Answers from Mickey Edwards, candidate for Post 4, Fayetteville

Wed, 10/28/2009 - 2:16pm
By: Mickey Edwards

Questions for Fayetteville candidates:

1. Whether an incumbent or challenger, what things do you bring to the table that would convince voters to cast their vote for you?

2. There has been some previous discussion about the area on the north side of Ga. Highway 54 between the hospital and Tyrone Road in terms of future development and possible annexation. What is your position on that or other potential annexations?

3. Fayetteville often has a very low voter turnout for municipal elections. Why is that and what can you do to increase voter participation past the 10 percent level?

4. The retail areas on Fayetteville’s north side continue to age and diminish. What will you do about that?

5. Grade the current City Council on openness and transparency to city residents. What will you do to improve the council’s “user-friendliness”?

6. Will you vote for or against the countywide SPLOST renewal? Why or why not?

7. Describe your general political philosophy, particularly regarding local government.

Answers from Mickey Edwards, candidate for Post 4

1. First of all, I will listen with respect to all citizens and take a common-sense approach to all problems. I will serve only the residents of Fayetteville with complete honesty and transparency. I believe in frugal spending which can be of tremendous value in today’s economy.

2. I would be against annexation unless there was a good reason. I’m not against growth but I would encourage any new business to consider empty space that is currently available first and foremost. However, if a business needed to have a special use building, I wouldn’t be against it if it made sense. I would have to consider traffic and impact on surrounding neighborhoods and subdivisions (i.e., night lights, noise in early morning hours, etc.).

3. I would get the community involved more by forming groups of community leaders to encourage people to participate. I will ask for a representative from each subdivision (new and old) within the city. If an older community doesn’t have a homeowners association or neighborhood watch, I will encourage them to form one. A community is only as good as its residents. If we want a good place to live, we all must do our part.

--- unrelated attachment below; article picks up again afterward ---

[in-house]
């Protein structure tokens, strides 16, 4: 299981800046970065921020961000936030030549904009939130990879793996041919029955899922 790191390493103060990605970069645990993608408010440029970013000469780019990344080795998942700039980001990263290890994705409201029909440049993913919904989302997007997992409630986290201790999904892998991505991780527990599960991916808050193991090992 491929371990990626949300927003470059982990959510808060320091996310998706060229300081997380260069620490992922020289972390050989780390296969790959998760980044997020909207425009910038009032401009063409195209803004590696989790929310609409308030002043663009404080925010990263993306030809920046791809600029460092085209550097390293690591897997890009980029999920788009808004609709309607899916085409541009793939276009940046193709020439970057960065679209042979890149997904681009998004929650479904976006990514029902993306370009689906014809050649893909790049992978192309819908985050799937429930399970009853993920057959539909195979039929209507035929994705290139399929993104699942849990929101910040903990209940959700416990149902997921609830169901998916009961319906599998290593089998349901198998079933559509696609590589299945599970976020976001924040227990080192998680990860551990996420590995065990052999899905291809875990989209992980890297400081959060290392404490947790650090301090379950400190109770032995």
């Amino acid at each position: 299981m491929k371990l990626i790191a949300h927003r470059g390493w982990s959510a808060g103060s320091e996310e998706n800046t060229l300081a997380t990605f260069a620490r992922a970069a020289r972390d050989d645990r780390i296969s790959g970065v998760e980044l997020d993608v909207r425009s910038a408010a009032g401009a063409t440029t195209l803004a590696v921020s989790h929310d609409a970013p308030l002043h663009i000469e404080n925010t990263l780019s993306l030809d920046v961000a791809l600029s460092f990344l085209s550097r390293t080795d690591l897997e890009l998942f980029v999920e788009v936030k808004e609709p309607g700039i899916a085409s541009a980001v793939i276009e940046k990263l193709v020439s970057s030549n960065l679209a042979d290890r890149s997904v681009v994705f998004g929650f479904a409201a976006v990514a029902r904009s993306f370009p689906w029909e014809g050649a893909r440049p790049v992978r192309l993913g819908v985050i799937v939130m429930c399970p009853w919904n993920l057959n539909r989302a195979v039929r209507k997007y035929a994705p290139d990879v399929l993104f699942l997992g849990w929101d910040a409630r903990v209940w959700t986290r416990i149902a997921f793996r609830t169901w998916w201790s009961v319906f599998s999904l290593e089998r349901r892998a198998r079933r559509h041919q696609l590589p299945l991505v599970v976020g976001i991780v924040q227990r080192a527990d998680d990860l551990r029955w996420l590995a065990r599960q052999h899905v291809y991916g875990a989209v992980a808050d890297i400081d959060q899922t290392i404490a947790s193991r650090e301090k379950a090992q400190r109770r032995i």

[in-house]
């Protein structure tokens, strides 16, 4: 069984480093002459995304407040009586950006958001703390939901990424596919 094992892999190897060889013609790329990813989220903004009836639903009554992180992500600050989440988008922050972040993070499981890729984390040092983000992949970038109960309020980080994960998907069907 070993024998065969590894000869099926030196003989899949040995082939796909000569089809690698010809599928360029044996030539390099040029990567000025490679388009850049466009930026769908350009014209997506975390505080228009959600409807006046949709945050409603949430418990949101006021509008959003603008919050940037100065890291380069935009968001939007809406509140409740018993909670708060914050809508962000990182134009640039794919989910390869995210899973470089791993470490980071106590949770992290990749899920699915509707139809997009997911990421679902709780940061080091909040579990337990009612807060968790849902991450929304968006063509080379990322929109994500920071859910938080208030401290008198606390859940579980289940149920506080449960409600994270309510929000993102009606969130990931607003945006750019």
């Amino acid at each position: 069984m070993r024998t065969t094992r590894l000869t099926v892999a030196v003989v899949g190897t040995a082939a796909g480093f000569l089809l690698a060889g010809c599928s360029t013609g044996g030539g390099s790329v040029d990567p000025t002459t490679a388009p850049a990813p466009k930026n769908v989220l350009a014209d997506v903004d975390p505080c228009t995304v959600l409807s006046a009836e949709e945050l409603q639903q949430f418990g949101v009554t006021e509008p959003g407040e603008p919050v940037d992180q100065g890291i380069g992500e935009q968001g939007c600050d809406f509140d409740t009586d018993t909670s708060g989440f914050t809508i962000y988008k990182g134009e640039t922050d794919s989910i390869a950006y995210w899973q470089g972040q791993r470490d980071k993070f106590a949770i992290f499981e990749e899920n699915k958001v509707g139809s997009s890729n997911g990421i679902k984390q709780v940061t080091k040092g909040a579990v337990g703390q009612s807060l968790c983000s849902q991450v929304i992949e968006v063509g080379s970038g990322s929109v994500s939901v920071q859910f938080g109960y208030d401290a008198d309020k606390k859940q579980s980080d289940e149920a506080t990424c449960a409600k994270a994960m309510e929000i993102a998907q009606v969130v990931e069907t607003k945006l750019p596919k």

4. The city has allocated funds for a redevelopment study and has applied for matching funds from the state. We have smart business people in our city that have concerns about our local economy. Who better to help form a plan than those it directly affects? I’d like to form a business association of any local businesses that wish to participate and include any land owners. Local businessmen working with local government make sense to me. I will ask for input from them as to what is needed.

5. As to openness and transparency, I’ll let the citizens of Fayetteville judge for themselves. I don’t think it helps anything to “sling mud” and “trash talk.” As far as user friendliness, I can only speak for myself. I would be in front of the council room for one on one discussions with citizens before and after meetings. If someone wanted to ask a question or give an opinion without doing it in session, I’ll be more than willing to listen. Standing in a council meeting and asking a question in front of the public and councilmen is intimidating to many people. I’d like to investigate the cost of video recording equipment and equipment for the hearing impaired as well.

6. I talked with one of the non-elected city employees, and they stated it would hurt the city’s transportation projects if it failed. The county would be a big help if they would state the funds would be used to reduce debt and reduce debt only. My first concern is for the city of Fayetteville, so I will vote for it. Much of the money will come from those who use our services but don’t pay for it. It’s not an additional tax but an extension of one already in place. I have encountered anger from most citizens about reckless spending at all levels.

7. I am for term limits. Two terms are enough! Power seems to change people at all levels. The city belongs to the people. When anyone starts out as an elected official, I think they do it for the right reasons. It is absolutely necessary to stay in touch with the people, rich and poor. Without listening to the needs of the business community, we are bound to fail.

You cannot create the perfect city, you can only do the best you can to protect everyone’s interest. Elected officials are servants of the people and should act accordingly. Anyone who holds public trust should hold themselves to a higher standard.

Spending should be as necessary and not just spend it because we have it. What’s wrong with having a good reserve? Be a friend to small business and don’t regulate them out of business.

Development is not a bad thing; however, it does need to be controlled. We need to pay particular attention to how the surrounding areas would be affected. The recent flooding in Douglasville is a good example of what can happen if stormwater is not controlled.

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Submitted by Dixieboy on Mon, 11/02/2009 - 1:21pm.

You failed to fill out your campaign disclosure forms correctly this year. Didn't you learn anything from two years ago when you also did not fill them out properly? Are you sure you are smart enough to serve on the city council?

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